New Judgment: ANS & Anor v ML (AP) (Scotland)  UKSC 30
11 Wednesday Jul 2012
On appeal from:  CSIH 38
The appellant is the mother of a child who is the subject of adoption proceedings. She is opposed to the proposed adoption and has refused to give her consent. The first respondents are the prospective adoptive parents.
The issue in the appeal was whether the Adoption and Children (Scotland) Act 2007, s 31(3)(d) was incompatible with the Convention right set out in ECHR, art 8, with the consequence that it was outside the legislative competence of the Scottish Parliament. s 31(3)(d) is concerned with parental consent to adoption and sets out the grounds on which the parent’s or guardian’s consent to the making of the adoption order may be dispensed with, namely “where […] the welfare of the child otherwise requires the consent to be dispensed with.”
The Supreme Court dismissed the appeal. When the legislation was read and given effect according to ordinary principles it did not result in an incompatibility with the Convention. s 31(3)(d) empowers the court to dispense with the parent’s consent only if it is satisfied that the welfare of the child “requires” it. The word “requires” must mean that it is necessary. The court will not lightly authorise the making of an adoption order against the wishes of a parent. The 2007 Act was intended to operate in the context of the Convention rights, and it must therefore have been intended that s 31(3)(d) would be construed and given effect by the courts in a manner which complied with the Convention. Having examined the relevant case law, the Court concluded that if the provision is applied as it considered it should be, then decisions made under it are compatible with art 8. Such decisions have a legitimate aim, namely to protect the welfare of children. Moreover, they meet the requirements of necessity and proportionality.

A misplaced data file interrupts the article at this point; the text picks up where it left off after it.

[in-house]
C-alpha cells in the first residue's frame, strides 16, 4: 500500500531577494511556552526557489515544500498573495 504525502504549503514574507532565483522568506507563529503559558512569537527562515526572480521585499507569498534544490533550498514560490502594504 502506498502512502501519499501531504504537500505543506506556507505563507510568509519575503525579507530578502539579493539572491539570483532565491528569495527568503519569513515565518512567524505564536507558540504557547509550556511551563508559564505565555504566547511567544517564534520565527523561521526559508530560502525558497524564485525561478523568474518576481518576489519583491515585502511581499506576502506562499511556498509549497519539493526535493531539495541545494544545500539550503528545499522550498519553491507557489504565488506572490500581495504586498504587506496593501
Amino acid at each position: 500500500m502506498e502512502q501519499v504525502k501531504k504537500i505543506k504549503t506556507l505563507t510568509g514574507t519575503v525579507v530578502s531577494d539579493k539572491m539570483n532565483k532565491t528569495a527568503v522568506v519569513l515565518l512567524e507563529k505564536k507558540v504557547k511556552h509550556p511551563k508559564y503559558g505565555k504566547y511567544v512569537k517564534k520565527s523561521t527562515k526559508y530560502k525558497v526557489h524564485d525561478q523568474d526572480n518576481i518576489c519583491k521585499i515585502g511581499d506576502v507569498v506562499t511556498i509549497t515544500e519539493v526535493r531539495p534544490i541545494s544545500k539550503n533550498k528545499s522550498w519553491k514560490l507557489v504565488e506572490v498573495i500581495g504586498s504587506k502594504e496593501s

The Court rejected the contention that s 31(3)(d) was so imprecisely expressed as to lack legal certainty. Interpreted in the light of its statutory context, it was plain that “requires” imports a test of necessity. Although s 31(3)(d) leaves much to the judgment of the sheriff, that reflects the nature of the subject-matter of the provision. It would be impossible to spell out exhaustively the particular circumstances in which an order dispensing with parental consent may be necessary. The application of the provision was foreseeable, provided the court interpreted the provision correctly and based its decision upon a reasonable assessment of the facts